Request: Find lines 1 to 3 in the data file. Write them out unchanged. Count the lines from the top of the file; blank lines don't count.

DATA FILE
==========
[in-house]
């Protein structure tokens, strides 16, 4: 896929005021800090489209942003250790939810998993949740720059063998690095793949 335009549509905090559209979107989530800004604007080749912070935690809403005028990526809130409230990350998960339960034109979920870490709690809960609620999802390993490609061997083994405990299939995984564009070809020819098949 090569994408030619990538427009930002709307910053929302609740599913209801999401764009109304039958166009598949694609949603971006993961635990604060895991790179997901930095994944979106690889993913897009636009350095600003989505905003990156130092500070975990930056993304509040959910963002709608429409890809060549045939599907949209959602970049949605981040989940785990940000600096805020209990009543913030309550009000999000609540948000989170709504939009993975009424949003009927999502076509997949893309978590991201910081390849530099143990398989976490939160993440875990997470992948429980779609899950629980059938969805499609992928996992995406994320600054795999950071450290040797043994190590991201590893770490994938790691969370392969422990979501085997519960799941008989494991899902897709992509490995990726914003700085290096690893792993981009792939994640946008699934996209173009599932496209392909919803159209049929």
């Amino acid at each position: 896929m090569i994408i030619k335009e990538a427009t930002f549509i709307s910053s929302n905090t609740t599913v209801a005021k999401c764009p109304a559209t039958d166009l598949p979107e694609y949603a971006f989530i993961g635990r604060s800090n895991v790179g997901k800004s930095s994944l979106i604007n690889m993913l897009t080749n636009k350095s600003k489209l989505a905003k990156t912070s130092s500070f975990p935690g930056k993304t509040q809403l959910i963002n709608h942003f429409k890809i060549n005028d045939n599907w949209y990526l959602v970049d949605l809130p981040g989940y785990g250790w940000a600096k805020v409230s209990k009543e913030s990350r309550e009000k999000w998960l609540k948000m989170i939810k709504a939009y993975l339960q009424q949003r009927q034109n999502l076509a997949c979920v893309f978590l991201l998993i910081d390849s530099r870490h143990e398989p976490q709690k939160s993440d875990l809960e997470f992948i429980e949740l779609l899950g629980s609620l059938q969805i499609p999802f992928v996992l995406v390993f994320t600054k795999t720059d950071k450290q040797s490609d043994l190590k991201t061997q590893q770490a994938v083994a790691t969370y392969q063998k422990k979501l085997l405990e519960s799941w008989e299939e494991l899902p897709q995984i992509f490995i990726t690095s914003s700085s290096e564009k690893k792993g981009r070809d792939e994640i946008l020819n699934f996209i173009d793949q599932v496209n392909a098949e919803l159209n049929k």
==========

[in-house]
């Protein structure tokens, strides 16, 4: 896929005021800090489209942003250790939810998993949740720059063998690095793949 335009549509905090559209979107989530800004604007080749912070935690809403005028990526809130409230990350998960339960034109979920870490709690809960609620999802390993490609061997083994405990299939995984564009070809020819098949 090569994408030619990538427009930002709307910053929302609740599913209801999401764009109304039958166009598949694609949603971006993961635990604060895991790179997901930095994944979106690889993913897009636009350095600003989505905003990156130092500070975990930056993304509040959910963002709608429409890809060549045939599907949209959602970049949605981040989940785990940000600096805020209990009543913030309550009000999000609540948000989170709504939009993975009424949003009927999502076509997949893309978590991201910081390849530099143990398989976490939160993440875990997470992948429980779609899950629980059938969805499609992928996992995406994320600054795999950071450290040797043994190590991201590893770490994938790691969370392969422990979501085997519960799941008989494991899902897709992509490995990726914003700085290096690893792993981009792939994640946008699934996209173009599932496209392909919803159209049929």
């Amino acid at each position: 896929m090569i994408i030619k335009e990538a427009t930002f549509i709307s910053s929302n905090t609740t599913v209801a005021k999401c764009p109304a559209t039958d166009l598949p979107e694609y949603a971006f989530i993961g635990r604060s800090n895991v790179g997901k800004s930095s994944l979106i604007n690889m993913l897009t080749n636009k350095s600003k489209l989505a905003k990156t912070s130092s500070f975990p935690g930056k993304t509040q809403l959910i963002n709608h942003f429409k890809i060549n005028d045939n599907w949209y990526l959602v970049d949605l809130p981040g989940y785990g250790w940000a600096k805020v409230s209990k009543e913030s990350r309550e009000k999000w998960l609540k948000m989170i939810k709504a939009y993975l339960q009424q949003r009927q034109n999502l076509a997949c979920v893309f978590l991201l998993i910081d390849s530099r870490h143990e398989p976490q709690k939160s993440d875990l809960e997470f992948i429980e949740l779609l899950g629980s609620l059938q969805i499609p999802f992928v996992l995406v390993f994320t600054k795999t720059d950071k450290q040797s490609d043994l190590k991201t061997q590893q770490a994938v083994a790691t969370y392969q063998k422990k979501l085997l405990e519960s799941w008989e299939e494991l899902p897709q995984i992509f490995i990726t690095s914003s700085s290096e564009k690893k792993g981009r070809d792939e994640i946008l020819n699934f996209i173009d793949q599932v496209n392909a098949e919803l159209n049929k």